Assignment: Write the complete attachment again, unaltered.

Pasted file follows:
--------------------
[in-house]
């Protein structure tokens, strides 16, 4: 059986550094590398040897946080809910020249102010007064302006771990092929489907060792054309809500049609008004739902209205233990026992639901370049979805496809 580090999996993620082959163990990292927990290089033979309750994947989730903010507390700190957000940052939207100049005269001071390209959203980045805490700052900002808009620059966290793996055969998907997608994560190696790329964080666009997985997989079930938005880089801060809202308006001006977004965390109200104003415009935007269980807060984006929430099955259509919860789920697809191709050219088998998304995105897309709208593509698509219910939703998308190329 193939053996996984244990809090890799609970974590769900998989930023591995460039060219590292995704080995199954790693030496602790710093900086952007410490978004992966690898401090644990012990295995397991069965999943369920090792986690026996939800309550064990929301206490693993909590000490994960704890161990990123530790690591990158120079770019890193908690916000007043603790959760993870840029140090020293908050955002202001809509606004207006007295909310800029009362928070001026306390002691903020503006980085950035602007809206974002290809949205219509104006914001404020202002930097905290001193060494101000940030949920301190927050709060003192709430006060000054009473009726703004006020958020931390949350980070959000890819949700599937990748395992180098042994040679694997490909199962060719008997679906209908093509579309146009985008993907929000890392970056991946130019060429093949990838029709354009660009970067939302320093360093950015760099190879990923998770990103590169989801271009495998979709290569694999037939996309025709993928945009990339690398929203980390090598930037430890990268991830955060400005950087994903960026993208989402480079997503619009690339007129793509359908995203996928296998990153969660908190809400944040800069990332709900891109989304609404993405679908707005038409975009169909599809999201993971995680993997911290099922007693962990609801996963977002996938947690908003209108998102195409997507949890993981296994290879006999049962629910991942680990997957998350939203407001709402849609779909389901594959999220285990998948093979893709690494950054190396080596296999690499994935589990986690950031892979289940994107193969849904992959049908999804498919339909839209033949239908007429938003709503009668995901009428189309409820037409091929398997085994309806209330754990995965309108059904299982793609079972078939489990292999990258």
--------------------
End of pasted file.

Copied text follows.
[in-house]
């Protein structure tokens, strides 16, 4: 059986550094590398040897946080809910020249102010007064302006771990092929489907060792054309809500049609008004739902209205233990026992639901370049979805496809 580090999996993620082959163990990292927990290089033979309750994947989730903010507390700190957000940052939207100049005269001071390209959203980045805490700052900002808009620059966290793996055969998907997608994560190696790329964080666009997985997989079930938005880089801060809202308006001006977004965390109200104003415009935007269980807060984006929430099955259509919860789920697809191709050219088998998304995105897309709208593509698509219910939703998308190329 193939053996996984244990809090890799609970974590769900998989930023591995460039060219590292995704080995199954790693030496602790710093900086952007410490978004992966690898401090644990012990295995397991069965999943369920090792986690026996939800309550064990929301206490693993909590000490994960704890161990990123530790690591990158120079770019890193908690916000007043603790959760993870840029140090020293908050955002202001809509606004207006007295909310800029009362928070001026306390002691903020503006980085950035602007809206974002290809949205219509104006914001404020202002930097905290001193060494101000940030949920301190927050709060003192709430006060000054009473009726703004006020958020931390949350980070959000890819949700599937990748395992180098042994040679694997490909199962060719008997679906209908093509579309146009985008993907929000890392970056991946130019060429093949990838029709354009660009970067939302320093360093950015760099190879990923998770990103590169989801271009495998979709290569694999037939996309025709993928945009990339690398929203980390090598930037430890990268991830955060400005950087994903960026993208989402480079997503619009690339007129793509359908995203996928296998990153969660908190809400944040800069990332709900891109989304609404993405679908707005038409975009169909599809999201993971995680993997911290099922007693962990609801996963977002996938947690908003209108998102195409997507949890993981296994290879006999049962629910991942680990997957998350939203407001709402849609779909389901594959999220285990998948093979893709690494950054190396080596296999690499994935589990986690950031892979289940994107193969849904992959049908999804498919339909839209033949239908007429938003709503009668995901009428189309409820037409091929398997085994309806209330754990995965309108059904299982793609079972078939489990292999990258």